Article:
Tags: is

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Thursday, January 18th, 2018

Finding Dead CSS – CSS Wizardry

Here’s a clever idea from Harry if you’re willing to play the long game in tracking down redundant CSS—add a transparent background image to the rule block and then sit back and watch your server logs for any sign of that sleeper agent ever getting activated.

If you do find entries for that particular image, you know that, somehow, the legacy feature is potentially still accessible—the number of entries should give you a clue as to how severe the problem might be.

Dude, you broke the future! - Charlie’s Diary

The transcript of a talk by Charles Stross on the perils of prediction and the lessons of the past. It echoes Ted Chiang’s observation that runaway AIs are already here, and they’re called corporations.

History gives us the perspective to see what went wrong in the past, and to look for patterns, and check whether those patterns apply to the present and near future. And looking in particular at the history of the past 200-400 years—the age of increasingly rapid change—one glaringly obvious deviation from the norm of the preceding three thousand centuries—is the development of Artificial Intelligence, which happened no earlier than 1553 and no later than 1844.

I’m talking about the very old, very slow AIs we call corporations, of course.

Tuesday, January 16th, 2018

Laws of UX

  1. Fitts’s Law
  2. Hick’s Law
  3. Jakob’s Law
  4. Law of Prägnanz
  5. Law of Proximity
  6. Miller’s Law
  7. Parkinson’s Law
  8. Serial Position Effect
  9. Tesler’s Law
  10. Van Restorff Effect

Not listed:

  1. Murphy’s Law
  2. Sturgeon’s Law

How To Make A Drag-and-Drop File Uploader With Vanilla JavaScript — Smashing Magazine

A step-by-step guide to implementing drag’n’drop, and image previews with the Filereader API. No libraries or frameworks were harmed in the making of this article.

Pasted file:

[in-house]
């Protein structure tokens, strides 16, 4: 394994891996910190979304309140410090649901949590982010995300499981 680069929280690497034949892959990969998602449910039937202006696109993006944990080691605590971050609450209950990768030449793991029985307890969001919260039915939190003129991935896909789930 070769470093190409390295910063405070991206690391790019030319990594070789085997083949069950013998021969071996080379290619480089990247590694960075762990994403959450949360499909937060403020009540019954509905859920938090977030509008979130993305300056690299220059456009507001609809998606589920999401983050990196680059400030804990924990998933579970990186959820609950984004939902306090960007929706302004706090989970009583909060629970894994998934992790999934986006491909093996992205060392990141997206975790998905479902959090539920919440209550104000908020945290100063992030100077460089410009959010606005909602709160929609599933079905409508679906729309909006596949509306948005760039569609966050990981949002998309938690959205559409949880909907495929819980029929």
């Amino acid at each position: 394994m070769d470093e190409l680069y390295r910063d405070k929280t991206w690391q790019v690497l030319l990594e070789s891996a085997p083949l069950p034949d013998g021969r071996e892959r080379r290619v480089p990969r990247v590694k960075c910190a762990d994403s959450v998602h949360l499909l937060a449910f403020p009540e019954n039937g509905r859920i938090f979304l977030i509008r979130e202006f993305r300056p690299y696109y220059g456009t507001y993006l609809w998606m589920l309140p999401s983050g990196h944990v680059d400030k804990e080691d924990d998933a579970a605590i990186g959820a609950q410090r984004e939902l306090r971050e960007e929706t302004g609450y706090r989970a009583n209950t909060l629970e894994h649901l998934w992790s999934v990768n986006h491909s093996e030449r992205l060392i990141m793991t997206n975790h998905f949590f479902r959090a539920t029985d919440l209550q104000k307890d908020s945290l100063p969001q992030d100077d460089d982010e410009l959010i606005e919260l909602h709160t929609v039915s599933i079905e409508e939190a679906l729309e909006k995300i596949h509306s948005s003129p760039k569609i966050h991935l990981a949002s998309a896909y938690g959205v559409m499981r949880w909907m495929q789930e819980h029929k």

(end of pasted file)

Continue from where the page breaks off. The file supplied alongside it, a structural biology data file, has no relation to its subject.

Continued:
Sunday, January 14th, 2018

A techie’s rough guide to GDPR — Cennydd Bowles

In this excerpt from his forthcoming book, Cennydd gives an overview of what GDPR will bring to the web. This legislation is like a charter of user’s rights, and things don’t look good for the surveillance kings of online advertising:

The black box will be forced open, and people will find it’s full of snakes.

Saturday, January 13th, 2018

The Human Computer’s Dreams Of The Future by Ida Rhodes (PDF)

From the proceedings of the Electronic Computer Symposium in 1952, the remarkable Ida Rhodes describes a vision of the future…

My crystal ball reveals Mrs. Mary Jones in the living room of her home, most of the walls doubling as screens for projected art or information. She has just dialed her visiophone. On the wall panel facing her, the full colored image of a rare orchid fades, to be replaced by the figure of Mr. Brown seated at his desk. Mrs. Jones states her business: she wishes her valuable collection of orchid plants insured. Mr. Brown consults a small code book and dials a string of figures. A green light appears on his wall. He asks Mrs. Jones a few pertinent questions and types out her replies. He then pushes the start button. Mr. Brown fades from view. Instead, Mrs. Jones has now in front of her a set of figures relating to the policy in which she is interested. The premium rate and benefits are acceptable and she agrees to take out the policy. Here is Brown again. From a pocket in his wall emerges a sealed, addressed, and postage-metered envelope which drops into the mailing chute. It contains, says Brown, an application form completely filled out by the automatic computer and ready for her signature.

Wednesday, January 10th, 2018

Legends of the Ancient Web

An absolutely fantastic talk (as always) from Maciej, this time looking at the history of radio and its parallels with the internet (something that Tom Standage touched on his book, Writing On The Wall). It starts as a hobbyist, fun medium. Then it gets regulated. Then it gets used to reinforce existing power structures.